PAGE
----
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Between the 10th and 27th of December, 2023, six friars and a Franciscan sister spent the Christmas season with some communities in the Municipality of Puerto Leguizamo. During this Christmas apostolate led by the “Laudato Si” Movement, 150 indigenous, farmers and Afro people participated in various religious activities and shared their ancestral wisdom. This mission is one of the activities that seeks to consolidate the Ministries of the “Common Home” in the Colombian Amazon and to safeguard the culture of the inhabitants of the forest.

The “Laudato Si” Movement accompanies and trains the people of God who make pilgrimages to the Amazon biome to make “My Beloved Amazon” a reality, a desire of Pope Francis based on four dreams: social, ecological, cultural and ecclesial. In addition, together with the Franciscan Community of the Province of Santa Fe, a Christmas apostolate was organized to spend the great feast of the Nativity with the indigenous, Afro-descendant and farming communities of the region.

The Christmas apostolate of the department of Putumayo was carried out between the 10thand 27th December, 2023 in some riverside communities of the Putumayo and Caquetá rivers that are part of the Colombian Amazon jungle.

Six Franciscan friars, fr. Carlos Andrés García, OFM; fr. Yorgen Marciales, OFM; fr Santiago Ramos, OFM; fr Sebastián Barahona, OFM; fr Juan Guillermo Dávila, OFM and fr Jairo Santiago González, OFM; together with Sr. Carolina Pardo, a Franciscan Sister of Our Lady of Lourdes were appointed to lead the activity.

This mission and its entire process has the purpose of consolidating the ministerial commission of the “Common Home: in the Colombian Amazon jungle to make Pope Francis’ four dreams in the Amazon come true,” the religious leaders reported.

The first three days of the Christmas apostolate had as their epicenter the urban area of Puerto Leguizamo, where they participated in an induction by Monsignor Joaquín H. Pinzón, Apostolic Vicar of Puerto Leguizamo – Solano and his pastoral team. The friars were invited to the Association of Traditional Authorities and Councils of Indigenous Peoples and Alto Resguardo Predio Putumayo (ACILAPP), where they learned about the ancestral wisdom of the Taitas around mambo (Latin American dance) and fraternity. After the induction, the group traveled to the village of Mecaya to meet the native, farming, and Afro population of the region. At this site, located one hour by car and three hours by boat on the Caquetá River, the Christmas mission was carried out.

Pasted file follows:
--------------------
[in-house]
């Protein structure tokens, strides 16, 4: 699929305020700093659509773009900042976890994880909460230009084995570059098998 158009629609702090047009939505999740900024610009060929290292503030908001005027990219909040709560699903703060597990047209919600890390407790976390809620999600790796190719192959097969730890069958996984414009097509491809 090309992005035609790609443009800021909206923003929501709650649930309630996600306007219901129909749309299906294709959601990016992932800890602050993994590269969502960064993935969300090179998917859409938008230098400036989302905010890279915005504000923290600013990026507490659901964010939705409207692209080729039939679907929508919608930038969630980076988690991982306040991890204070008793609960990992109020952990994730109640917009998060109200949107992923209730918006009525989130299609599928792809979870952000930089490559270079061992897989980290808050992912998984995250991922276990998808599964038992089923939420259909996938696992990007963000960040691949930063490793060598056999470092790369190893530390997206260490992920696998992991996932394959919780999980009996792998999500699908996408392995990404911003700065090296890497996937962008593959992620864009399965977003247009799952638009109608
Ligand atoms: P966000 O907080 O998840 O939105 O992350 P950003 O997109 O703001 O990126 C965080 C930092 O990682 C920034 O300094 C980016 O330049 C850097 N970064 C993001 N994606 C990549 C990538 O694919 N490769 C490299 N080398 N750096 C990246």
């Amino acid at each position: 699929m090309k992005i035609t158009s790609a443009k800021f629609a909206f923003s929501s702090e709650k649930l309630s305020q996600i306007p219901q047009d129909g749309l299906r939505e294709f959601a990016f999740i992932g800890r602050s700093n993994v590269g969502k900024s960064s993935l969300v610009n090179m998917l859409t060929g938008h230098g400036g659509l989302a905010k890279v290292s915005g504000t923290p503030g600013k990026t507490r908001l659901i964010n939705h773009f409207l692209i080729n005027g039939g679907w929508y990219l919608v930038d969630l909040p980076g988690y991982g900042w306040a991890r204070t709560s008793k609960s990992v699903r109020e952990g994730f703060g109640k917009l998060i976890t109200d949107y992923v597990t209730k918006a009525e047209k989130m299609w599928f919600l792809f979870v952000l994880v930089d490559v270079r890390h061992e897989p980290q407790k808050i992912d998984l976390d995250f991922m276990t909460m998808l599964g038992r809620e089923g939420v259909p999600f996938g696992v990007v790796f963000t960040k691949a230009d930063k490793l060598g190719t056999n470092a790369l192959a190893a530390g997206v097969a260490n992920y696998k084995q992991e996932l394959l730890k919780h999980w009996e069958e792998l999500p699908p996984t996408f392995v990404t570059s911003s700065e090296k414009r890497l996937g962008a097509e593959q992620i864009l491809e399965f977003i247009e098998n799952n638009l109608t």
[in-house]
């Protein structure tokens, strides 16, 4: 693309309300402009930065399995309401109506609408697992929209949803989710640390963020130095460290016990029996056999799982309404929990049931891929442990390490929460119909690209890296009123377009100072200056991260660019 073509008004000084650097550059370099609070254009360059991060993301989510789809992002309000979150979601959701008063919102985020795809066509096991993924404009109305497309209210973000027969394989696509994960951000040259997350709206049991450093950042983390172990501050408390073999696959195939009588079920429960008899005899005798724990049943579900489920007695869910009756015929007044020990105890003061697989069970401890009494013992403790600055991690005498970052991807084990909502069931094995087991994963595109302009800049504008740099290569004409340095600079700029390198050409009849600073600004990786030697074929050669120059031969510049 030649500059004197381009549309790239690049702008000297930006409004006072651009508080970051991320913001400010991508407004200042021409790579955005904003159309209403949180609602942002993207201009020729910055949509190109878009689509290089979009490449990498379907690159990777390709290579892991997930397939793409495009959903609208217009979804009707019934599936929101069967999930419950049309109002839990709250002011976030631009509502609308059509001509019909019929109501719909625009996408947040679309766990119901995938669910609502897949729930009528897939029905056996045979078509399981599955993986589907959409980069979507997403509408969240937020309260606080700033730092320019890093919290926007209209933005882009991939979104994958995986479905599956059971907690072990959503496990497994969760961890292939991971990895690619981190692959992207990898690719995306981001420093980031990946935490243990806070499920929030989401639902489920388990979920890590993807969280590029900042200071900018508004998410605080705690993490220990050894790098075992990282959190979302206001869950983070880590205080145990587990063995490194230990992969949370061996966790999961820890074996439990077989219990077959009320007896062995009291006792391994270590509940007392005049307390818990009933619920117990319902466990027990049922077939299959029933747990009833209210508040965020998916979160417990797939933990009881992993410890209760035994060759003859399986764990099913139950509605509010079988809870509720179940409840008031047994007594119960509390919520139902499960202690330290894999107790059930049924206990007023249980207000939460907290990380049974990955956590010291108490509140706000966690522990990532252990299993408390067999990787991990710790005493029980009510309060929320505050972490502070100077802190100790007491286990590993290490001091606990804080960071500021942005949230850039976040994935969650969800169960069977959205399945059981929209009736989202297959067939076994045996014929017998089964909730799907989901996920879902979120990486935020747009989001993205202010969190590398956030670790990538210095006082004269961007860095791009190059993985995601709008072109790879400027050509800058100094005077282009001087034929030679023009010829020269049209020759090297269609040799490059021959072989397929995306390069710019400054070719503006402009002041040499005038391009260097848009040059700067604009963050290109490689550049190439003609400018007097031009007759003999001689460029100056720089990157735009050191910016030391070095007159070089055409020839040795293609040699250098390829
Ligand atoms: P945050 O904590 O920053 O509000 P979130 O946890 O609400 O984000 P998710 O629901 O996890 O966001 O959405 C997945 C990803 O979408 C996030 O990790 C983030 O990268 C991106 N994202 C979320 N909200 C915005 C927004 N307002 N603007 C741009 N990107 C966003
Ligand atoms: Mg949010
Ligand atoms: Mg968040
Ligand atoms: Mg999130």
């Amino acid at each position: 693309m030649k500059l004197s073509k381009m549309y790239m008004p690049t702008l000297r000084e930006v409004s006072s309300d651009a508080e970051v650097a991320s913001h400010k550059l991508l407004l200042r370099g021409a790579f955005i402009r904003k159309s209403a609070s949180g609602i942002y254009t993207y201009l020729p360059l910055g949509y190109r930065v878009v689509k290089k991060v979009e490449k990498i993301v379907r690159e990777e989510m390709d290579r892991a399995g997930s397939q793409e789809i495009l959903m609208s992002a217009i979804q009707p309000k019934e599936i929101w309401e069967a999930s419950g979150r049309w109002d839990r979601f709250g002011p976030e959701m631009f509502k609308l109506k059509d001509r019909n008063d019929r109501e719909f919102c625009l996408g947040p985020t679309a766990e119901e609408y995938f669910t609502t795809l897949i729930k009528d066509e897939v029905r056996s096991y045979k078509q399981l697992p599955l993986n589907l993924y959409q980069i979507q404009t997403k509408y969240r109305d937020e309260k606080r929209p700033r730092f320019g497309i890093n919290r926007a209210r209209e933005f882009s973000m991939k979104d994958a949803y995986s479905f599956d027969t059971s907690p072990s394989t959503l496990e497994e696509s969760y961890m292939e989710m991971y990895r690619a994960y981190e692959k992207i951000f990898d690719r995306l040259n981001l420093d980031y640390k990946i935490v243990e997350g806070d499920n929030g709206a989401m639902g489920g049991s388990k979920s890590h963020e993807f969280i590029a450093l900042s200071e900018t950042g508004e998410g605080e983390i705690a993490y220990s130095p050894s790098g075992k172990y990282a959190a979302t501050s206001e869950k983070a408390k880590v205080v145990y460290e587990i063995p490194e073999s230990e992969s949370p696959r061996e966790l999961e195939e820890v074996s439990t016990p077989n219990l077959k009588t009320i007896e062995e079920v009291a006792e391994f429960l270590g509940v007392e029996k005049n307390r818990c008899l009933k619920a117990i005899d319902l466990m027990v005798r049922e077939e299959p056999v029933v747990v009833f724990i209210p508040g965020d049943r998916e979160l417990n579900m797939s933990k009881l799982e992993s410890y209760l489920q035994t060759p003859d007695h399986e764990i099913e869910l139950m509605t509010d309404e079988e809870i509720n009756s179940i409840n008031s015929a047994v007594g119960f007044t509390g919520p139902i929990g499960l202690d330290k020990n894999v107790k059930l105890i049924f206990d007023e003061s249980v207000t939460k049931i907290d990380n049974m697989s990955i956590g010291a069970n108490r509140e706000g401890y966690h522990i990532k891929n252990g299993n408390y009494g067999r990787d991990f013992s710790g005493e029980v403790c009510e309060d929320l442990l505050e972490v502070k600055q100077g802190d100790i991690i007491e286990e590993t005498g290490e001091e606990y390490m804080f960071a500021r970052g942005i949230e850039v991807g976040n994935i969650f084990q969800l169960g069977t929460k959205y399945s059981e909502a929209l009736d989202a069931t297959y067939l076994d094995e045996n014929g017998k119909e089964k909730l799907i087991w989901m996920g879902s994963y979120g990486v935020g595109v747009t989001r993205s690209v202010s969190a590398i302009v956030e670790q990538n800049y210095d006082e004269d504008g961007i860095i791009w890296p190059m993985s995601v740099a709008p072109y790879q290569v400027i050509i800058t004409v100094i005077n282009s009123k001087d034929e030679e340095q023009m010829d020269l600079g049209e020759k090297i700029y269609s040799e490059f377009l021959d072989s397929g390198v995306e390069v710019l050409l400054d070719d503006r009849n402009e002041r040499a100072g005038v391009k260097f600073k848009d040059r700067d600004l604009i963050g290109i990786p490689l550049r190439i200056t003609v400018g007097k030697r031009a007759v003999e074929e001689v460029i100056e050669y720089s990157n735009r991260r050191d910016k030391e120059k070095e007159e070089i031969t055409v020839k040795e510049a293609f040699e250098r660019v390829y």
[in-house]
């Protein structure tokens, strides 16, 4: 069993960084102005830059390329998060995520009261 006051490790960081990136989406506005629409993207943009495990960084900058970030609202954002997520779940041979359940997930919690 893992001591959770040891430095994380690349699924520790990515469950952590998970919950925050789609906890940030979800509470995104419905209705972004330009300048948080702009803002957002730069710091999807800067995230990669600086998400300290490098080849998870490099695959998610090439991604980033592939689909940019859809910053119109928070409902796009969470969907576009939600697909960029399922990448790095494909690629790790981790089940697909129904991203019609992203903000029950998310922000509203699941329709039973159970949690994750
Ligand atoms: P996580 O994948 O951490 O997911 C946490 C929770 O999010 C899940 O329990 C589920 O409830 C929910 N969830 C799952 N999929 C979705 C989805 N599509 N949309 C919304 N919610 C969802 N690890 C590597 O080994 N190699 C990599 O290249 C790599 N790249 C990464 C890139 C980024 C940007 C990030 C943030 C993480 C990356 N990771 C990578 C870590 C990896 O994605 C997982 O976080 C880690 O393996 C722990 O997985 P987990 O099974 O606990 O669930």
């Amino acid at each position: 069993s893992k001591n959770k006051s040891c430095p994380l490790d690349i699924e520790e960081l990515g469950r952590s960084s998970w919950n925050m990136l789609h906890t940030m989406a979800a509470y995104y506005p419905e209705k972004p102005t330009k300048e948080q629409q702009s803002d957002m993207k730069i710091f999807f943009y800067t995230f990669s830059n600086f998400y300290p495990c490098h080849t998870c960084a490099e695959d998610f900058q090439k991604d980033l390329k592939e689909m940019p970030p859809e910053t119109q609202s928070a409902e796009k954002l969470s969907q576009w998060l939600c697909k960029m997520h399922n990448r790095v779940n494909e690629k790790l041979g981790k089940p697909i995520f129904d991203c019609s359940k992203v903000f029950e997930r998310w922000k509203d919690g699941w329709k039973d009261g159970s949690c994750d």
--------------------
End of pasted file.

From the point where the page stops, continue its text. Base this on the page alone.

The group was divided into two groups: three friars and the Sister in the first, who would be with the native community that belongs to the ethnic group of the Coreguajes; and the remaining three friars in the second. “Half way through the mission, the first group was going to be exchanged with the second. In this way, both commissions were able to have knowledge of the two realities in the territory, that is, both farming and native,” said fr Jairo Santiago González.

The experience in Mecaya was more liturgical. During the afternoons, the friars shared with the children of the area and in the evenings, they prayed the Christmas Novena with a Eucharistic celebration. “Our presence in the parish of St. Francis of Assisi was also very interesting for them and for us. The community had never been able to share with a Franciscan even though the parish is named after the saint of Assisi,” fr Gonzalez said.

In the mornings, the Franciscans had the opportunity to visit the different houses and businesses of the township, where they listened to the sorrows and pains of the community as a result of the years of war and drug trafficking. According to fr Gonzalez, in the community of Jericho Consaya the Franciscans experienced two moments: one with a feminine dimension and the other with a masculine one. “The first group of Franciscans was accompanied by the sister and that is why it can be said that the daily sharing was mainly with the women and children of the community.” This allowed them to learn about everyday life in the midst of the kitchen dishes, the stove, the weaving of handicrafts and life on the river. “The second group was able to immerse themselves in the professions of men’s daily lives, such as sports.” In this indigenous village, the missionaries were also able to live in a special way the preparatory time before Christmas, praying the Christmas Novena and celebrating the Eucharist. “We also visited the houses of the inhabitants in prayer and blessed their homes. Approximately 150 people participated in the entire Christmas apostolate, which make up the Coreguaje community,” fr Gonzalez said.

During the Christmas celebrations, women and children performed the traditional dances of the Province.

On the 24th December, the entire community gathered in the public square and danced, an activity they had not been enjoyed for more than eight years.

For the Franciscans, this experience, where five baptisms were held, was very significant. They said that they were able to respond in some way to the call of the church made in the Apostolic Exhortation “My dear Amazonia.”

“The Christmas apostolate allowed us to learn about their ancestral wisdom. This accompaniment is very important because it will allow them to safeguard their traditions and culture,” concluded fr González.